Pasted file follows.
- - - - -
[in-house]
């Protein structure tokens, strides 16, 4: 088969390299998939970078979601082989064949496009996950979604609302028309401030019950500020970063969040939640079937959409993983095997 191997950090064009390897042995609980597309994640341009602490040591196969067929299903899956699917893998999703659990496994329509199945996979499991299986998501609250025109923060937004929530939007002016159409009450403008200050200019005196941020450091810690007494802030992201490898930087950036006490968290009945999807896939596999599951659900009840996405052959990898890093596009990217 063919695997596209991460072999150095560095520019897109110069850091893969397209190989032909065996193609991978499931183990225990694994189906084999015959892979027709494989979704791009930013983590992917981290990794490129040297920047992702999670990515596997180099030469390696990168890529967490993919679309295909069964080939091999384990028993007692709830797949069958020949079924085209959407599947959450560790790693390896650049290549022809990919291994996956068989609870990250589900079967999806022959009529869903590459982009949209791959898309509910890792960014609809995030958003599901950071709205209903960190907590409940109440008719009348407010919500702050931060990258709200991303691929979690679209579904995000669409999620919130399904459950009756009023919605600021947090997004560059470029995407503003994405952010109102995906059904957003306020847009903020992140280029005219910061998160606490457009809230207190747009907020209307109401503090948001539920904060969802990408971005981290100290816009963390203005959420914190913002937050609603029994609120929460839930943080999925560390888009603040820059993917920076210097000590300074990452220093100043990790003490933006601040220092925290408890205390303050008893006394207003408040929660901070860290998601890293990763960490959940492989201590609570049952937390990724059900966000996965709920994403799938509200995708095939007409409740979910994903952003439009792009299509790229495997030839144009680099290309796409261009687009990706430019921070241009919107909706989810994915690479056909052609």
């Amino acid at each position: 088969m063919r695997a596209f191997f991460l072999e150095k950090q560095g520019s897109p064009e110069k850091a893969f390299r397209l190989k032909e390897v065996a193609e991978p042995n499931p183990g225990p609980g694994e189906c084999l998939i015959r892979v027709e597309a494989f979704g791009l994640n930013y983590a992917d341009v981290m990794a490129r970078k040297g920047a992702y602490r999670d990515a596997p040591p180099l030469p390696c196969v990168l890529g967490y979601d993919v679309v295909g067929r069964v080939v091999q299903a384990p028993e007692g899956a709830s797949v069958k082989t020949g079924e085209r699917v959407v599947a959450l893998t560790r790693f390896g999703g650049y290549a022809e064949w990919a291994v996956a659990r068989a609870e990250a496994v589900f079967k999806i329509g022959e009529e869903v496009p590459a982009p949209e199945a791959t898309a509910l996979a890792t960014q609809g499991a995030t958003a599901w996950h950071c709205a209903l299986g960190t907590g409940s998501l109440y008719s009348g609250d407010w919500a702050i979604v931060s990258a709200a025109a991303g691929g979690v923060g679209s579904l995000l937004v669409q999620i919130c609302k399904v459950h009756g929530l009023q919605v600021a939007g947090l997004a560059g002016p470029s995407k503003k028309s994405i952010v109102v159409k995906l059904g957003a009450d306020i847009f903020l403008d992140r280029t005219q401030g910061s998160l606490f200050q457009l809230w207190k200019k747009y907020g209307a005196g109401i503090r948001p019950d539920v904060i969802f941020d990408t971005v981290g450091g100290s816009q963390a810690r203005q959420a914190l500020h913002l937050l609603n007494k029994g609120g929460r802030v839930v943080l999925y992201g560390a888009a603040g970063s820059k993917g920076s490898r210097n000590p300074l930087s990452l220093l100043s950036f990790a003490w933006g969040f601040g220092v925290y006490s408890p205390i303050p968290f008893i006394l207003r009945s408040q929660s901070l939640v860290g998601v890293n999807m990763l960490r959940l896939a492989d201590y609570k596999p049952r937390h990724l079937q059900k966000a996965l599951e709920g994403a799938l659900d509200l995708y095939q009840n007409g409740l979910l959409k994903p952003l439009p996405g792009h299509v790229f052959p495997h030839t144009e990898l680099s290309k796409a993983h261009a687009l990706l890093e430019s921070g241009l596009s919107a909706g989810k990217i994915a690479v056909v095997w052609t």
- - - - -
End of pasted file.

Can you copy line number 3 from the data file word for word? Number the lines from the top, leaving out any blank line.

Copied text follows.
């Amino acid at each position: 088969m063919r695997a596209f191997f991460l072999e150095k950090q560095g520019s897109p064009e110069k850091a893969f390299r397209l190989k032909e390897v065996a193609e991978p042995n499931p183990g225990p609980g694994e189906c084999l998939i015959r892979v027709e597309a494989f979704g791009l994640n930013y983590a992917d341009v981290m990794a490129r970078k040297g920047a992702y602490r999670d990515a596997p040591p180099l030469p390696c196969v990168l890529g967490y979601d993919v679309v295909g067929r069964v080939v091999q299903a384990p028993e007692g899956a709830s797949v069958k082989t020949g079924e085209r699917v959407v599947a959450l893998t560790r790693f390896g999703g650049y290549a022809e064949w990919a291994v996956a659990r068989a609870e990250a496994v589900f079967k999806i329509g022959e009529e869903v496009p590459a982009p949209e199945a791959t898309a509910l996979a890792t960014q609809g499991a995030t958003a599901w996950h950071c709205a209903l299986g960190t907590g409940s998501l109440y008719s009348g609250d407010w919500a702050i979604v931060s990258a709200a025109a991303g691929g979690v923060g679209s579904l995000l937004v669409q999620i919130c609302k399904v459950h009756g929530l009023q919605v600021a939007g947090l997004a560059g002016p470029s995407k503003k028309s994405i952010v109102v159409k995906l059904g957003a009450d306020i847009f903020l403008d992140r280029t005219q401030g910061s998160l606490f200050q457009l809230w207190k200019k747009y907020g209307a005196g109401i503090r948001p019950d539920v904060i969802f941020d990408t971005v981290g450091g100290s816009q963390a810690r203005q959420a914190l500020h913002l937050l609603n007494k029994g609120g929460r802030v839930v943080l999925y992201g560390a888009a603040g970063s820059k993917g920076s490898r210097n000590p300074l930087s990452l220093l100043s950036f990790a003490w933006g969040f601040g220092v925290y006490s408890p205390i303050p968290f008893i006394l207003r009945s408040q929660s901070l939640v860290g998601v890293n999807m990763l960490r959940l896939a492989d201590y609570k596999p049952r937390h990724l079937q059900k966000a996965l599951e709920g994403a799938l659900d509200l995708y095939q009840n007409g409740l979910l959409k994903p952003l439009p996405g792009h299509v790229f052959p495997h030839t144009e990898l680099s290309k796409a993983h261009a687009l990706l890093e430019s921070g241009l596009s919107a909706g989810k990217i994915a690479v056909v095997w052609t």